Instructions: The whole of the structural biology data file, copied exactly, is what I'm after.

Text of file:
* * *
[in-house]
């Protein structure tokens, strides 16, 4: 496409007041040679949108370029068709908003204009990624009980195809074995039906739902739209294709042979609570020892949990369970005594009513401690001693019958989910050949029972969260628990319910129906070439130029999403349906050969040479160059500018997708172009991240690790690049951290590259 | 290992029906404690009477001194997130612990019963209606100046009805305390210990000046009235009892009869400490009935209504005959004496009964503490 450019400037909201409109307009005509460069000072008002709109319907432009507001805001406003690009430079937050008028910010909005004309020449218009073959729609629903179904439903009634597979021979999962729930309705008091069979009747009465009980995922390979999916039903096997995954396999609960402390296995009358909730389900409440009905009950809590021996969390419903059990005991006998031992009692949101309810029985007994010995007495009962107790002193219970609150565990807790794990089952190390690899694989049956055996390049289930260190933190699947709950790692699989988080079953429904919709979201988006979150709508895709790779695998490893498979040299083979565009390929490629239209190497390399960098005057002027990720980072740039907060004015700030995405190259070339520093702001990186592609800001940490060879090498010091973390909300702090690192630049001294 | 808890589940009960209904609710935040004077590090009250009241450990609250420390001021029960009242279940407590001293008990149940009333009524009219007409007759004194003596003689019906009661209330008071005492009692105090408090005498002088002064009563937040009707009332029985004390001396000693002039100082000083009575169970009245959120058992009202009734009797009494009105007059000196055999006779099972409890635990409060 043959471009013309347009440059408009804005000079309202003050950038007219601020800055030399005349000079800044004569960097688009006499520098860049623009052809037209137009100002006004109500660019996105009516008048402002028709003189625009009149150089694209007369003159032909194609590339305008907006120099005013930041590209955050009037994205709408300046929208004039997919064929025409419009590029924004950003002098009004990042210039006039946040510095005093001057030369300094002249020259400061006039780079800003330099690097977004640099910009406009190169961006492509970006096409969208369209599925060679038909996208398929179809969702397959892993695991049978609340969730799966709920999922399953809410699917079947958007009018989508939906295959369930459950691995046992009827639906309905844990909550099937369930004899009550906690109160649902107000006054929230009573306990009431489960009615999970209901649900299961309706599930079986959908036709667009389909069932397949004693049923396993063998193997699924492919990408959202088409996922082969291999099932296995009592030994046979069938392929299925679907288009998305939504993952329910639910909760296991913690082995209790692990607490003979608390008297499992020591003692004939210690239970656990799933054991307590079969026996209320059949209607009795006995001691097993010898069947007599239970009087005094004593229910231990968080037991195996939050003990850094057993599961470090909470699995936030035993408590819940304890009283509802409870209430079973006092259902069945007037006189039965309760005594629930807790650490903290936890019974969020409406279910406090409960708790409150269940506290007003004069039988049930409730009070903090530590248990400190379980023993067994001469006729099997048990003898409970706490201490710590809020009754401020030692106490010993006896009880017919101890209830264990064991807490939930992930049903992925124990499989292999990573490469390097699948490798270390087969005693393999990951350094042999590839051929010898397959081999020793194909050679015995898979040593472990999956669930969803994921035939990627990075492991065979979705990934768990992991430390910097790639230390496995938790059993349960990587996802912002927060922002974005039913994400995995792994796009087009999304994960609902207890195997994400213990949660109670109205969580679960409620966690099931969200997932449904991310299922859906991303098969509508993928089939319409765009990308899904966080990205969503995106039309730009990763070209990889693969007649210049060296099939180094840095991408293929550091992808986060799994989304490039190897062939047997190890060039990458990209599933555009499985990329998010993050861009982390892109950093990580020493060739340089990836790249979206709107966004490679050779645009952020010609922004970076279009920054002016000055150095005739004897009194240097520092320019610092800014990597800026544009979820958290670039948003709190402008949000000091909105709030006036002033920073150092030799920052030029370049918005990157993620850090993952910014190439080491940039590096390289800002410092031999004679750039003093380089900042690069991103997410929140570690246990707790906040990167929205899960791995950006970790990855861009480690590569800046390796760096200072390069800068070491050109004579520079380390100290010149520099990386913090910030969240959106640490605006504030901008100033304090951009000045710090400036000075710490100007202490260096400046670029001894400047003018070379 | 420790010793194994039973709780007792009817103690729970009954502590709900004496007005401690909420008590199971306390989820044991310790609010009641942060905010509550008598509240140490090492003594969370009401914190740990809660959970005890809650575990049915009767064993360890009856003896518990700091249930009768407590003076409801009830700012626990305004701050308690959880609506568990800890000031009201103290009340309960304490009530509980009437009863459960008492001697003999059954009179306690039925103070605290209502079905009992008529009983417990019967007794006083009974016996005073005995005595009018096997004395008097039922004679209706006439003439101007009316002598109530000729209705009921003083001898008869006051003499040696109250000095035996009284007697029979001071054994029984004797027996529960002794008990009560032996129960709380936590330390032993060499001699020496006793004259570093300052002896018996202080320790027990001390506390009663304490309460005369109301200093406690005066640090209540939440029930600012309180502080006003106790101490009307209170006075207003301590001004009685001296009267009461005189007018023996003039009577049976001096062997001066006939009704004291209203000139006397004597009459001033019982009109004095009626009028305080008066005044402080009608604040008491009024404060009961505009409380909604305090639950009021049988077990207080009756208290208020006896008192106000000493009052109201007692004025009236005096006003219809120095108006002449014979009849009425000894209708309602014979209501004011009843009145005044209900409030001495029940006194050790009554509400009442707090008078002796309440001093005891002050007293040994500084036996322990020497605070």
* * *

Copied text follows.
[in-house]
């Protein structure tokens, strides 16, 4: 496409007041040679949108370029068709908003204009990624009980195809074995039906739902739209294709042979609570020892949990369970005594009513401690001693019958989910050949029972969260628990319910129906070439130029999403349906050969040479160059500018997708172009991240690790690049951290590259 | 290992029906404690009477001194997130612990019963209606100046009805305390210990000046009235009892009869400490009935209504005959004496009964503490 450019400037909201409109307009005509460069000072008002709109319907432009507001805001406003690009430079937050008028910010909005004309020449218009073959729609629903179904439903009634597979021979999962729930309705008091069979009747009465009980995922390979999916039903096997995954396999609960402390296995009358909730389900409440009905009950809590021996969390419903059990005991006998031992009692949101309810029985007994010995007495009962107790002193219970609150565990807790794990089952190390690899694989049956055996390049289930260190933190699947709950790692699989988080079953429904919709979201988006979150709508895709790779695998490893498979040299083979565009390929490629239209190497390399960098005057002027990720980072740039907060004015700030995405190259070339520093702001990186592609800001940490060879090498010091973390909300702090690192630049001294 | 808890589940009960209904609710935040004077590090009250009241450990609250420390001021029960009242279940407590001293008990149940009333009524009219007409007759004194003596003689019906009661209330008071005492009692105090408090005498002088002064009563937040009707009332029985004390001396000693002039100082000083009575169970009245959120058992009202009734009797009494009105007059000196055999006779099972409890635990409060 043959471009013309347009440059408009804005000079309202003050950038007219601020800055030399005349000079800044004569960097688009006499520098860049623009052809037209137009100002006004109500660019996105009516008048402002028709003189625009009149150089694209007369003159032909194609590339305008907006120099005013930041590209955050009037994205709408300046929208004039997919064929025409419009590029924004950003002098009004990042210039006039946040510095005093001057030369300094002249020259400061006039780079800003330099690097977004640099910009406009190169961006492509970006096409969208369209599925060679038909996208398929179809969702397959892993695991049978609340969730799966709920999922399953809410699917079947958007009018989508939906295959369930459950691995046992009827639906309905844990909550099937369930004899009550906690109160649902107000006054929230009573306990009431489960009615999970209901649900299961309706599930079986959908036709667009389909069932397949004693049923396993063998193997699924492919990408959202088409996922082969291999099932296995009592030994046979069938392929299925679907288009998305939504993952329910639910909760296991913690082995209790692990607490003979608390008297499992020591003692004939210690239970656990799933054991307590079969026996209320059949209607009795006995001691097993010898069947007599239970009087005094004593229910231990968080037991195996939050003990850094057993599961470090909470699995936030035993408590819940304890009283509802409870209430079973006092259902069945007037006189039965309760005594629930807790650490903290936890019974969020409406279910406090409960708790409150269940506290007003004069039988049930409730009070903090530590248990400190379980023993067994001469006729099997048990003898409970706490201490710590809020009754401020030692106490010993006896009880017919101890209830264990064991807490939930992930049903992925124990499989292999990573490469390097699948490798270390087969005693393999990951350094042999590839051929010898397959081999020793194909050679015995898979040593472990999956669930969803994921035939990627990075492991065979979705990934768990992991430390910097790639230390496995938790059993349960990587996802912002927060922002974005039913994400995995792994796009087009999304994960609902207890195997994400213990949660109670109205969580679960409620966690099931969200997932449904991310299922859906991303098969509508993928089939319409765009990308899904966080990205969503995106039309730009990763070209990889693969007649210049060296099939180094840095991408293929550091992808986060799994989304490039190897062939047997190890060039990458990209599933555009499985990329998010993050861009982390892109950093990580020493060739340089990836790249979206709107966004490679050779645009952020010609922004970076279009920054002016000055150095005739004897009194240097520092320019610092800014990597800026544009979820958290670039948003709190402008949000000091909105709030006036002033920073150092030799920052030029370049918005990157993620850090993952910014190439080491940039590096390289800002410092031999004679750039003093380089900042690069991103997410929140570690246990707790906040990167929205899960791995950006970790990855861009480690590569800046390796760096200072390069800068070491050109004579520079380390100290010149520099990386913090910030969240959106640490605006504030901008100033304090951009000045710090400036000075710490100007202490260096400046670029001894400047003018070379 | 420790010793194994039973709780007792009817103690729970009954502590709900004496007005401690909420008590199971306390989820044991310790609010009641942060905010509550008598509240140490090492003594969370009401914190740990809660959970005890809650575990049915009767064993360890009856003896518990700091249930009768407590003076409801009830700012626990305004701050308690959880609506568990800890000031009201103290009340309960304490009530509980009437009863459960008492001697003999059954009179306690039925103070605290209502079905009992008529009983417990019967007794006083009974016996005073005995005595009018096997004395008097039922004679209706006439003439101007009316002598109530000729209705009921003083001898008869006051003499040696109250000095035996009284007697029979001071054994029984004797027996529960002794008990009560032996129960709380936590330390032993060499001699020496006793004259570093300052002896018996202080320790027990001390506390009663304490309460005369109301200093406690005066640090209540939440029930600012309180502080006003106790101490009307209170006075207003301590001004009685001296009267009461005189007018023996003039009577049976001096062997001066006939009704004291209203000139006397004597009459001033019982009109004095009626009028305080008066005044402080009608604040008491009024404060009961505009409380909604305090639950009021049988077990207080009756208290208020006896008192106000000493009052109201007692004025009236005096006003219809120095108006002449014979009849009425000894209708309602014979209501004011009843009145005044209900409030001495029940006194050790009554509400009442707090008078002796309440001093005891002050007293040994500084036996322990020497605070």